Rzut parteru kompleksu
Muzeum Koni

The project consists of a museum, a house for artists and a section with accommodation for visitors

© Martyna Apczynska, Aleksandra Jodlowska, Gabriela Szczerba

three stages of development

The authors distinguished three historical phases of the school's existence, dividing them into: the years of splendor of the educational institution, a temporary period in which the school performed various functions, and then neglect and vandalism. Their goal was to reverse the timeline and move back, through the phases of artistic intervention and temporariness, to the splendor and development of the building's educational function.

Thefirst designphase, minimizing initial investment costs, is the renovation of the existing building. Workshop space and an art studio with an annex will be available here, but artists will be free to use and transform all rooms in the building.

In the second phase, the space that was an artist's studio on the second floor will turn into a public art gallery. The architects also introduced a new building with accommodation for artists, a caretaker and a kitchen. The new building is being expanded in the third phase to include a guest house section with guest accommodation, a dining room and a recreational complex. The existing building is being fully adapted for the museum and permanent art exhibitions. The authors did not forget about the outdoor pavilions with space for temporary exhibitions and workshops.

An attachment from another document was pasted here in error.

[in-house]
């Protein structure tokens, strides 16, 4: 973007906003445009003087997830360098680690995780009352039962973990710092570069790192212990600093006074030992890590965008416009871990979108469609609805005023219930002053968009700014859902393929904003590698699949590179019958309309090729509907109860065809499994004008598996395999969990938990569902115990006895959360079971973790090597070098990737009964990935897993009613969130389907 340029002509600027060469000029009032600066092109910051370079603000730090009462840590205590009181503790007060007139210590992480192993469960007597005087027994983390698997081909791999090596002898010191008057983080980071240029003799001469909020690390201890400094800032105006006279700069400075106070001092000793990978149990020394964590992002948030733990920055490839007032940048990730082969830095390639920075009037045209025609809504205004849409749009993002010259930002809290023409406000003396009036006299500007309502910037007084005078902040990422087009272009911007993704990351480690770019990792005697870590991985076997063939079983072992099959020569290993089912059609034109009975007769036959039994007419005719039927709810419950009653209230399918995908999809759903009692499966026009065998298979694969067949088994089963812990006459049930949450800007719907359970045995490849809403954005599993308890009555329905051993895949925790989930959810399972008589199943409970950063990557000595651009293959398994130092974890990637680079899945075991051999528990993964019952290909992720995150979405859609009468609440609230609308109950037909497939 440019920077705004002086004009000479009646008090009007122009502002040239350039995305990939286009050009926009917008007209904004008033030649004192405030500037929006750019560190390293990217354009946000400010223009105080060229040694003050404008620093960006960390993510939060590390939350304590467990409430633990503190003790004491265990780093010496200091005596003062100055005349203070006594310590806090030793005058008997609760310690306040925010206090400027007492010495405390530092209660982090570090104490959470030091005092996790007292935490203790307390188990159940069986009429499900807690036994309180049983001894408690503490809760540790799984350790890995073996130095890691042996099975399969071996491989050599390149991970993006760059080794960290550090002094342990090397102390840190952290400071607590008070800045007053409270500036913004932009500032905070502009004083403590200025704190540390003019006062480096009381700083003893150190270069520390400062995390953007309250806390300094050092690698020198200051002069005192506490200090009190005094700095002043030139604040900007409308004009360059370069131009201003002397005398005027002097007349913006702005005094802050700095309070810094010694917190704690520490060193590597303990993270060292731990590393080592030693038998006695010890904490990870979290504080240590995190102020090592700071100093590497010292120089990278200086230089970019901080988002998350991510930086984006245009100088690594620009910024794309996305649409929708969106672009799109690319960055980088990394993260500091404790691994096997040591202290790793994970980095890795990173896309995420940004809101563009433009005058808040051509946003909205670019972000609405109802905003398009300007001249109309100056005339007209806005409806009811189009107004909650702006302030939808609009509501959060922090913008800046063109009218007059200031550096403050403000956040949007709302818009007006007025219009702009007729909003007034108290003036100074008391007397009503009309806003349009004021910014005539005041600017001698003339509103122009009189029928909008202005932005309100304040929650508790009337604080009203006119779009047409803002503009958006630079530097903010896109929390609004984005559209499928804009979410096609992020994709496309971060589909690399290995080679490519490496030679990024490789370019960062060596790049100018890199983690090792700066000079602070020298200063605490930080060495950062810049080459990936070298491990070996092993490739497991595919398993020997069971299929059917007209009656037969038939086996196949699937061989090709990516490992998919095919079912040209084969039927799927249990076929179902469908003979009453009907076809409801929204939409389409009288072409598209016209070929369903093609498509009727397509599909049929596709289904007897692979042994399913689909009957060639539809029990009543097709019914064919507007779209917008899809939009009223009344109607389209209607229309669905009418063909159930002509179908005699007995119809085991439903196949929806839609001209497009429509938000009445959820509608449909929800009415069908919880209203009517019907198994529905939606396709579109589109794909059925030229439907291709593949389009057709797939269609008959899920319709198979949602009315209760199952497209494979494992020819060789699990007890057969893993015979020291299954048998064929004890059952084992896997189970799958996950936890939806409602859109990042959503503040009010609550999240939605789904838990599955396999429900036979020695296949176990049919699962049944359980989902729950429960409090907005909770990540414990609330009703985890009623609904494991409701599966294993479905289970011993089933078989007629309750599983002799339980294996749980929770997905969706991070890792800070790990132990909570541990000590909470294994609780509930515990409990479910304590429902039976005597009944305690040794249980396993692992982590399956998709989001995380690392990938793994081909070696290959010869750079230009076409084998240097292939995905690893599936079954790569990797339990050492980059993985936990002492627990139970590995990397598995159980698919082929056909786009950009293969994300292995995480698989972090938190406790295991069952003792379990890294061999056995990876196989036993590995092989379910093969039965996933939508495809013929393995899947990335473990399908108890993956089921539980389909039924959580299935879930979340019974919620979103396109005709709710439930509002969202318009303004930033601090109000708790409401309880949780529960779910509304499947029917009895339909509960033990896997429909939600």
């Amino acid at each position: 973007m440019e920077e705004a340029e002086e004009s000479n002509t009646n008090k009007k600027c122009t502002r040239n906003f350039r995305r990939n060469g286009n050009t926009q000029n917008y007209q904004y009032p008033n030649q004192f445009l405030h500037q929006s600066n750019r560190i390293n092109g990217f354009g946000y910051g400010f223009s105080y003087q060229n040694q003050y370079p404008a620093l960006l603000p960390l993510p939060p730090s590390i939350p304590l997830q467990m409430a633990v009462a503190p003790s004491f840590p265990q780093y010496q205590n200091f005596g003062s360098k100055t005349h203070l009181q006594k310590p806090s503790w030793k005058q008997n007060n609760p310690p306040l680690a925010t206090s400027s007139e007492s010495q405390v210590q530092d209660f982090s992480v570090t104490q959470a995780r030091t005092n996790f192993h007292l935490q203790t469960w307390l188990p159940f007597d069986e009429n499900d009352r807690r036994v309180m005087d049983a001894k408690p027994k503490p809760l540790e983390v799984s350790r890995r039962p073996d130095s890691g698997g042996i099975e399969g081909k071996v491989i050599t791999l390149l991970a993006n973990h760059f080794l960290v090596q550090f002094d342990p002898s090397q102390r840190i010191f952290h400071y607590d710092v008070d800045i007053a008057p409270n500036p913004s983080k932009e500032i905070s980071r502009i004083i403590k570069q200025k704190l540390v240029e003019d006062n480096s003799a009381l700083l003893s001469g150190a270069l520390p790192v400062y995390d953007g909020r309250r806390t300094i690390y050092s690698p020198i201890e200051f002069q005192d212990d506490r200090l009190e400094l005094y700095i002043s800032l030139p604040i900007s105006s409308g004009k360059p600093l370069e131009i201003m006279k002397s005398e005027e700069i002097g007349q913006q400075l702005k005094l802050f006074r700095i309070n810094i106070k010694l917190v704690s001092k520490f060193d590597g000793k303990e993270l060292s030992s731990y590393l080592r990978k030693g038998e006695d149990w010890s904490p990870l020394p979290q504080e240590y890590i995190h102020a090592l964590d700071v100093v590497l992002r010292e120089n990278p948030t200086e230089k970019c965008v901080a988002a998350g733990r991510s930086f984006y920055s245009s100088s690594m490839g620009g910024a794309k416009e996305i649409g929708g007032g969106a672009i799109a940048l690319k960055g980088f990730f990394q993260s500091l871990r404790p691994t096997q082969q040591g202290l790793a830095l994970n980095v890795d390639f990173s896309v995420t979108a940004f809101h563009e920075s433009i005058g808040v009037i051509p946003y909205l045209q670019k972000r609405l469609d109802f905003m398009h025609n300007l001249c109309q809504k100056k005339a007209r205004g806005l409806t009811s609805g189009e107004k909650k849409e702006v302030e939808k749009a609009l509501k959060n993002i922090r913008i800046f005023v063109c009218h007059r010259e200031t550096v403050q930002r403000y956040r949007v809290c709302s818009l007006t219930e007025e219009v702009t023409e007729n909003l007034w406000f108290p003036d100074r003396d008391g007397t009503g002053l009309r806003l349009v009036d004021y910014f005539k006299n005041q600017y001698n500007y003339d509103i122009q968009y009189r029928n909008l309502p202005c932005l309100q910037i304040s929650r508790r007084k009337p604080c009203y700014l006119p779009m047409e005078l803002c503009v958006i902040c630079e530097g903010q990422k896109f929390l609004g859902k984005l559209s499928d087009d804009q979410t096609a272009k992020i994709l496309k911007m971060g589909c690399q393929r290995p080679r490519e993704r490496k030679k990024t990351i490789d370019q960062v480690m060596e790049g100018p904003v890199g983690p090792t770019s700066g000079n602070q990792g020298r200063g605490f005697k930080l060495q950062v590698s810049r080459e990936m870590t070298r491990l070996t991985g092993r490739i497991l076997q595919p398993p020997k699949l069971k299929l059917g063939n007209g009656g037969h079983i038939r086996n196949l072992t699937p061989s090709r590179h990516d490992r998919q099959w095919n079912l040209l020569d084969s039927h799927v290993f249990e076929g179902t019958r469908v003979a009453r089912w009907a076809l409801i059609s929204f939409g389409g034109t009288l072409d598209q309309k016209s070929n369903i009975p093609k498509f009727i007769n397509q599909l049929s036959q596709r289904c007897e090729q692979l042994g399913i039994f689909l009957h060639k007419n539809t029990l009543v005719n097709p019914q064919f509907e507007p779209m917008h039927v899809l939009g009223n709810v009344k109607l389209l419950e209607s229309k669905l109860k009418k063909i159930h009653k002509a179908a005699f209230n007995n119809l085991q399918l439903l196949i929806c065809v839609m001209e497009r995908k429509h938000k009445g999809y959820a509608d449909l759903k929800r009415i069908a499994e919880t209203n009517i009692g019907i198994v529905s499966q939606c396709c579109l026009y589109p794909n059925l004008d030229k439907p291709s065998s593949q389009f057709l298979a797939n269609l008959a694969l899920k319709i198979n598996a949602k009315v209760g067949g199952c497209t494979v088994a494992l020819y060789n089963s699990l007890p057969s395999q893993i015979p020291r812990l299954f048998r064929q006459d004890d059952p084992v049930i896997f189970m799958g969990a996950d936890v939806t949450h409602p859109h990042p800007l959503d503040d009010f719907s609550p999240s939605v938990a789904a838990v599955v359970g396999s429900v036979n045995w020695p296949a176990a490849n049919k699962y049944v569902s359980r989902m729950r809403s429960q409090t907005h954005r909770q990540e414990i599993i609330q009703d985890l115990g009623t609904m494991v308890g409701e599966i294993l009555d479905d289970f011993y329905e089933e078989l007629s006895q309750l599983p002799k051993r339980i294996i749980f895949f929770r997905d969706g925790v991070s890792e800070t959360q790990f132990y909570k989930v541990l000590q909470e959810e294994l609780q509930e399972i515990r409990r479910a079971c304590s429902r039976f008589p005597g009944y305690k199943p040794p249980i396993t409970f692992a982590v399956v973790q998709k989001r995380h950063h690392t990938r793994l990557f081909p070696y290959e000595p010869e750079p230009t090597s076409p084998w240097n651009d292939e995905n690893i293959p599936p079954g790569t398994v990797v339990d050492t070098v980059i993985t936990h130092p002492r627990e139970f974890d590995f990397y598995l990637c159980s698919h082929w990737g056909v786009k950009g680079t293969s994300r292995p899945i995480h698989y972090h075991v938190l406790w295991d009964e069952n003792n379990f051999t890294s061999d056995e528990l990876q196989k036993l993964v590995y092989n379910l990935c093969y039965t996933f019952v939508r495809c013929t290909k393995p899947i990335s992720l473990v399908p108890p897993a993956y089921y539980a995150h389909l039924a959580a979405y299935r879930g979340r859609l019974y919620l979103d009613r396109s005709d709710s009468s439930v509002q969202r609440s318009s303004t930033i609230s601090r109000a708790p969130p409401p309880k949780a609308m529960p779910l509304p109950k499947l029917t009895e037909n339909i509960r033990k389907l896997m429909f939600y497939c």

Muzeum Koni, pawilony

Outdoor pavilions are located along the tour path

© Martyna Apczynska, Aleksandra Jodlowska, Gabriela Szczerba

visiting path and pavilions

We designed a sightseeing path that begins at the museum and runs through the entire plot. Along it are located outdoor pavilions, in accordance with the design's typology of contrasts. The whole project consists of five architectural objects corresponding to the surroundings and two green spaces, the students add.

The first pavilion is the existing Old Shed. The site can serve as a workshop and store for local artisans, thus involving the local community in creating an identity for the place. In addition, Latvian towns are known for their annual fairs and festivals with lessons in traditional crafts, such as the Jāņi Festival. The designed shed can therefore provide a venue for similar events.

TheOpen Pavilion is an object that blends in with the surrounding nature. The structure consists of four free-standing walls, four columns and a roof. The space created connects with nature while providing protection from the sun or rain. The room can host exhibitions related to local flora and fauna, and its simple walls provide a good backdrop for a variety of graphics and posters.